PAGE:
13 Mar 2007

Changi prisoner claim 'outrageous'

Can the Singapore Prisons Department be contacted? How can we verify the truth of this news story? What is the implication if it is true?

From The Australian
Changi prisoner claim 'outrageous'
Steve Creedy Aviation writer
13 March

ANGRY Qantas officials have attacked as "outrageous" claims by an engineering union in a Senate committee that prisoners were used to work on Qantas aircraft in Singapore.

Qantas executive general manager engineering David Cox categorically denied the claim, saying no prisoners had access to Qantas aircraft undergoing maintenance in Singapore or any other facility.

“This is part of an industrially motivated campaign by the Australian Licensed Aircraft Engineers Association aimed at protecting uncompetitive work practices in Australia,” Mr Cox said.

The stinging response came after ALAEA federal secretary told a Senate Economics Committee hearing into legislation covering the proposed Qantas takeover that day release prisoners from Sinagpore's Changi Prison are used to clean Qantas aircraft.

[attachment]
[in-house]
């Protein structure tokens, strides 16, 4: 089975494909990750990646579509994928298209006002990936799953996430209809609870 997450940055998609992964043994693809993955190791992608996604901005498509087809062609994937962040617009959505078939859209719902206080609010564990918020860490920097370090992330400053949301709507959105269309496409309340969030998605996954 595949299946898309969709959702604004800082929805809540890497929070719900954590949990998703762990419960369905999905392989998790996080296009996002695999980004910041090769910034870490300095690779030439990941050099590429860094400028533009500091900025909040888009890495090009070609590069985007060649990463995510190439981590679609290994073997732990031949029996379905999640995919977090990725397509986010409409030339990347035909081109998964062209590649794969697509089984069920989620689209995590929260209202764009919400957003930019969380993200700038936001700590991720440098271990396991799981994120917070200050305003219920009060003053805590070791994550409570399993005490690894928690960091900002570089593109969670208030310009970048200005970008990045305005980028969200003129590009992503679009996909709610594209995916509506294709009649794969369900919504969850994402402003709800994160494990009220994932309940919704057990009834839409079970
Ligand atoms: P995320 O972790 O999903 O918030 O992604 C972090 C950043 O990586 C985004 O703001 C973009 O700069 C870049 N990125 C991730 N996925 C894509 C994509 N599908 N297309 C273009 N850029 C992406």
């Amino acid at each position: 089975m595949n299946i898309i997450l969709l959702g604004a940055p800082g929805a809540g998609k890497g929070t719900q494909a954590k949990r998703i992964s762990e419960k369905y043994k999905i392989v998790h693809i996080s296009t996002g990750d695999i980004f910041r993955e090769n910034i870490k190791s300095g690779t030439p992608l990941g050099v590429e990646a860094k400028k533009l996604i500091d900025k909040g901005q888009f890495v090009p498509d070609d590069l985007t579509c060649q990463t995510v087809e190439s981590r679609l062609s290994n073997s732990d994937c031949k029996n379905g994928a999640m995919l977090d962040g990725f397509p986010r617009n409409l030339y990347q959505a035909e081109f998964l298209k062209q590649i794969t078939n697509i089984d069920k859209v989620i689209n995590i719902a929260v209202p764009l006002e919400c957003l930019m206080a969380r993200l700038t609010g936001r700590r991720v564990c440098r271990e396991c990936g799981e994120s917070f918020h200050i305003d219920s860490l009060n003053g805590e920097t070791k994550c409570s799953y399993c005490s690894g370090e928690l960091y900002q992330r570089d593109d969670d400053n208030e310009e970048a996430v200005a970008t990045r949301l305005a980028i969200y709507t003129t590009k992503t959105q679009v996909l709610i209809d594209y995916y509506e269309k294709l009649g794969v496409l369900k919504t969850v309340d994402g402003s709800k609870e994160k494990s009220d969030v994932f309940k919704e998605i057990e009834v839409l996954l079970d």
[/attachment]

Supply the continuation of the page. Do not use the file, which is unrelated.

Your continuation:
“The prisoners are used to wash down the wheel well bays before inspections, they're used to go upstairs into the flight deck of the aircraft and to clean the area out so it's ready for inspection by the local engineers,” Mr Purvinas said.

Mr Cox said other statements made by the union in its submission to the inquiry into aspect of the Qantas Sale Act, and at today’s hearing in Canberra were also incorrect.

Unions are worried the airline will use loopholes in the Qantas Sale Act to transfer work to its low-cost international Jetstar subsidiary and send it offshore.

They are supporting a push by Family First senator Steve Fielding for changes to the Qantas Sale Act to close the loopholes and make Jetstar International operate under the same conditions as Qantas.

Several are also calling on parliament to enshrine in law the airline's employment obligations, national defence responsibilities and safety standards.

But Qantas has assured the committee that concerns it would sell off Jetstar to an overseas buyer are unfounded and run counter to the group's strategy.

The airline argued that ownership provisions of the Air Navigation Act requiring that Australian international carriers be at least 51 per cent Australian owned meant a sale to foreign owners could not occur.

“There is no loophole that needs to be closed by the Bill,” it said.

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